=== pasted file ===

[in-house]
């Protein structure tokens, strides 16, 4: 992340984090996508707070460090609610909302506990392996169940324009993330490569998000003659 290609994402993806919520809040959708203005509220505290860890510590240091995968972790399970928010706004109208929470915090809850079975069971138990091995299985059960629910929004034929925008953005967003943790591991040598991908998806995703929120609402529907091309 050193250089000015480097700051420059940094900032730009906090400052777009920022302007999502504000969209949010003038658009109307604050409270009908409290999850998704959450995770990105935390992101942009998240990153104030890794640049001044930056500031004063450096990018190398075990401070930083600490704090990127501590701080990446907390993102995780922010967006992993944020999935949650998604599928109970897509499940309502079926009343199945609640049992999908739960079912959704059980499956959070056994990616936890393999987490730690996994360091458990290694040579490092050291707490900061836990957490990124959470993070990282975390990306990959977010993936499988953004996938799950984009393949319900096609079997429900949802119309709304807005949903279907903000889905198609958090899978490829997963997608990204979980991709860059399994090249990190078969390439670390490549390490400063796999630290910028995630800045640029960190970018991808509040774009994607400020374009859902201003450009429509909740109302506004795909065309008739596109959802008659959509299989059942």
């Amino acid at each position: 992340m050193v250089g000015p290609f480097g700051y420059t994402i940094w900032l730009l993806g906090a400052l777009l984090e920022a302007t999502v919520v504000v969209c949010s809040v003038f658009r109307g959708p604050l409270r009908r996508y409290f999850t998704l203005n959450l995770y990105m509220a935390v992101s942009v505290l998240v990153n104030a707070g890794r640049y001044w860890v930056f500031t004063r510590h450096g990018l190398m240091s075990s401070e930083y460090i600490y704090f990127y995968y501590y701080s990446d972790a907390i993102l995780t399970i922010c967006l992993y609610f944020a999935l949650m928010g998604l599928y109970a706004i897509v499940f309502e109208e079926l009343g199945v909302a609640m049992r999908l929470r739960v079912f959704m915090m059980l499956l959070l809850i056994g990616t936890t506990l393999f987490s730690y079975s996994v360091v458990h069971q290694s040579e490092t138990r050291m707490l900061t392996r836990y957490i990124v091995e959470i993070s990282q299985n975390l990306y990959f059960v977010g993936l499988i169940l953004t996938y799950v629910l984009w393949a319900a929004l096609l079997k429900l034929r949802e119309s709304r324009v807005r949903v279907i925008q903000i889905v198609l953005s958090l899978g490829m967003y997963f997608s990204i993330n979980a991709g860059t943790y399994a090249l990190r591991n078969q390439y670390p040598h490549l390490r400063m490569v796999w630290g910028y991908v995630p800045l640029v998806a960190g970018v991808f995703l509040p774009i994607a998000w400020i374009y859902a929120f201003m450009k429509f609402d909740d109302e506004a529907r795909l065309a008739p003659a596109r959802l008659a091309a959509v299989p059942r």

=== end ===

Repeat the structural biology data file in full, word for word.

[in-house]
């Protein structure tokens, strides 16, 4: 992340984090996508707070460090609610909302506990392996169940324009993330490569998000003659 290609994402993806919520809040959708203005509220505290860890510590240091995968972790399970928010706004109208929470915090809850079975069971138990091995299985059960629910929004034929925008953005967003943790591991040598991908998806995703929120609402529907091309 050193250089000015480097700051420059940094900032730009906090400052777009920022302007999502504000969209949010003038658009109307604050409270009908409290999850998704959450995770990105935390992101942009998240990153104030890794640049001044930056500031004063450096990018190398075990401070930083600490704090990127501590701080990446907390993102995780922010967006992993944020999935949650998604599928109970897509499940309502079926009343199945609640049992999908739960079912959704059980499956959070056994990616936890393999987490730690996994360091458990290694040579490092050291707490900061836990957490990124959470993070990282975390990306990959977010993936499988953004996938799950984009393949319900096609079997429900949802119309709304807005949903279907903000889905198609958090899978490829997963997608990204979980991709860059399994090249990190078969390439670390490549390490400063796999630290910028995630800045640029960190970018991808509040774009994607400020374009859902201003450009429509909740109302506004795909065309008739596109959802008659959509299989059942």
């Amino acid at each position: 992340m050193v250089g000015p290609f480097g700051y420059t994402i940094w900032l730009l993806g906090a400052l777009l984090e920022a302007t999502v919520v504000v969209c949010s809040v003038f658009r109307g959708p604050l409270r009908r996508y409290f999850t998704l203005n959450l995770y990105m509220a935390v992101s942009v505290l998240v990153n104030a707070g890794r640049y001044w860890v930056f500031t004063r510590h450096g990018l190398m240091s075990s401070e930083y460090i600490y704090f990127y995968y501590y701080s990446d972790a907390i993102l995780t399970i922010c967006l992993y609610f944020a999935l949650m928010g998604l599928y109970a706004i897509v499940f309502e109208e079926l009343g199945v909302a609640m049992r999908l929470r739960v079912f959704m915090m059980l499956l959070l809850i056994g990616t936890t506990l393999f987490s730690y079975s996994v360091v458990h069971q290694s040579e490092t138990r050291m707490l900061t392996r836990y957490i990124v091995e959470i993070s990282q299985n975390l990306y990959f059960v977010g993936l499988i169940l953004t996938y799950v629910l984009w393949a319900a929004l096609l079997k429900l034929r949802e119309s709304r324009v807005r949903v279907i925008q903000i889905v198609l953005s958090l899978g490829m967003y997963f997608s990204i993330n979980a991709g860059t943790y399994a090249l990190r591991n078969q390439y670390p040598h490549l390490r400063m490569v796999w630290g910028y991908v995630p800045l640029v998806a960190g970018v991808f995703l509040p774009i994607a998000w400020i374009y859902a929120f201003m450009k429509f609402d909740d109302e506004a529907r795909l065309a008739p003659a596109r959802l008659a091309a959509v299989p059942r």